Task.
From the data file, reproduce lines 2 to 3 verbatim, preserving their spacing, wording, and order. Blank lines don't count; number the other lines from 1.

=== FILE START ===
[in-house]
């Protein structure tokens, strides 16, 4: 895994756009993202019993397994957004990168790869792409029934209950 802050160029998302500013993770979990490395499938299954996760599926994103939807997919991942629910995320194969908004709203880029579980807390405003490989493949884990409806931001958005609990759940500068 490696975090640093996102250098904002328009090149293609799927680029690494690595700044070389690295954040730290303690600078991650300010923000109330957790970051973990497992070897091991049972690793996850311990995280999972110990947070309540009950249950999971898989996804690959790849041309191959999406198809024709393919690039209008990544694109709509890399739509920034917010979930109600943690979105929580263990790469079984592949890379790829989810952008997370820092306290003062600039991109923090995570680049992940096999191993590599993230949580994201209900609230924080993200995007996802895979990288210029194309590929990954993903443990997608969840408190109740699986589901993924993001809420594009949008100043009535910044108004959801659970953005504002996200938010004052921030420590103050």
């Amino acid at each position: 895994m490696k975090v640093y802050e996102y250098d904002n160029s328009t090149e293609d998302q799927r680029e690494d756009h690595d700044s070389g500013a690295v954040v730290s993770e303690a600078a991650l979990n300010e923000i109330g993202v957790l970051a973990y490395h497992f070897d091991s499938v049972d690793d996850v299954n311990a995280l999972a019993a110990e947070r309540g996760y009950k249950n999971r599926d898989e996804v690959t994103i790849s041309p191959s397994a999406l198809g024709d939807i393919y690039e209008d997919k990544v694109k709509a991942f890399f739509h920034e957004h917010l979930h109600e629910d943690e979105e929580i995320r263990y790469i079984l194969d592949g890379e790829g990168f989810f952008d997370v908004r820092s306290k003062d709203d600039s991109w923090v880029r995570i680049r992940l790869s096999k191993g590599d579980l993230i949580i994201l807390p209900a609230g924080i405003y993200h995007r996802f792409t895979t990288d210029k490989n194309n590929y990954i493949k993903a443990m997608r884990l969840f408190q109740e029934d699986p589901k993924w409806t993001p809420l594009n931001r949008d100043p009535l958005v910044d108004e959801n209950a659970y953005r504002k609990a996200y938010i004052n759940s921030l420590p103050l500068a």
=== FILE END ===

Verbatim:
């Protein structure tokens, strides 16, 4: 895994756009993202019993397994957004990168790869792409029934209950 802050160029998302500013993770979990490395499938299954996760599926994103939807997919991942629910995320194969908004709203880029579980807390405003490989493949884990409806931001958005609990759940500068 490696975090640093996102250098904002328009090149293609799927680029690494690595700044070389690295954040730290303690600078991650300010923000109330957790970051973990497992070897091991049972690793996850311990995280999972110990947070309540009950249950999971898989996804690959790849041309191959999406198809024709393919690039209008990544694109709509890399739509920034917010979930109600943690979105929580263990790469079984592949890379790829989810952008997370820092306290003062600039991109923090995570680049992940096999191993590599993230949580994201209900609230924080993200995007996802895979990288210029194309590929990954993903443990997608969840408190109740699986589901993924993001809420594009949008100043009535910044108004959801659970953005504002996200938010004052921030420590103050």
């Amino acid at each position: 895994m490696k975090v640093y802050e996102y250098d904002n160029s328009t090149e293609d998302q799927r680029e690494d756009h690595d700044s070389g500013a690295v954040v730290s993770e303690a600078a991650l979990n300010e923000i109330g993202v957790l970051a973990y490395h497992f070897d091991s499938v049972d690793d996850v299954n311990a995280l999972a019993a110990e947070r309540g996760y009950k249950n999971r599926d898989e996804v690959t994103i790849s041309p191959s397994a999406l198809g024709d939807i393919y690039e209008d997919k990544v694109k709509a991942f890399f739509h920034e957004h917010l979930h109600e629910d943690e979105e929580i995320r263990y790469i079984l194969d592949g890379e790829g990168f989810f952008d997370v908004r820092s306290k003062d709203d600039s991109w923090v880029r995570i680049r992940l790869s096999k191993g590599d579980l993230i949580i994201l807390p209900a609230g924080i405003y993200h995007r996802f792409t895979t990288d210029k490989n194309n590929y990954i493949k993903a443990m997608r884990l969840f408190q109740e029934d699986p589901k993924w409806t993001p809420l594009n931001r949008d100043p009535l958005v910044d108004e959801n209950a659970y953005r504002k609990a996200y938010i004052n759940s921030l420590p103050l500068a």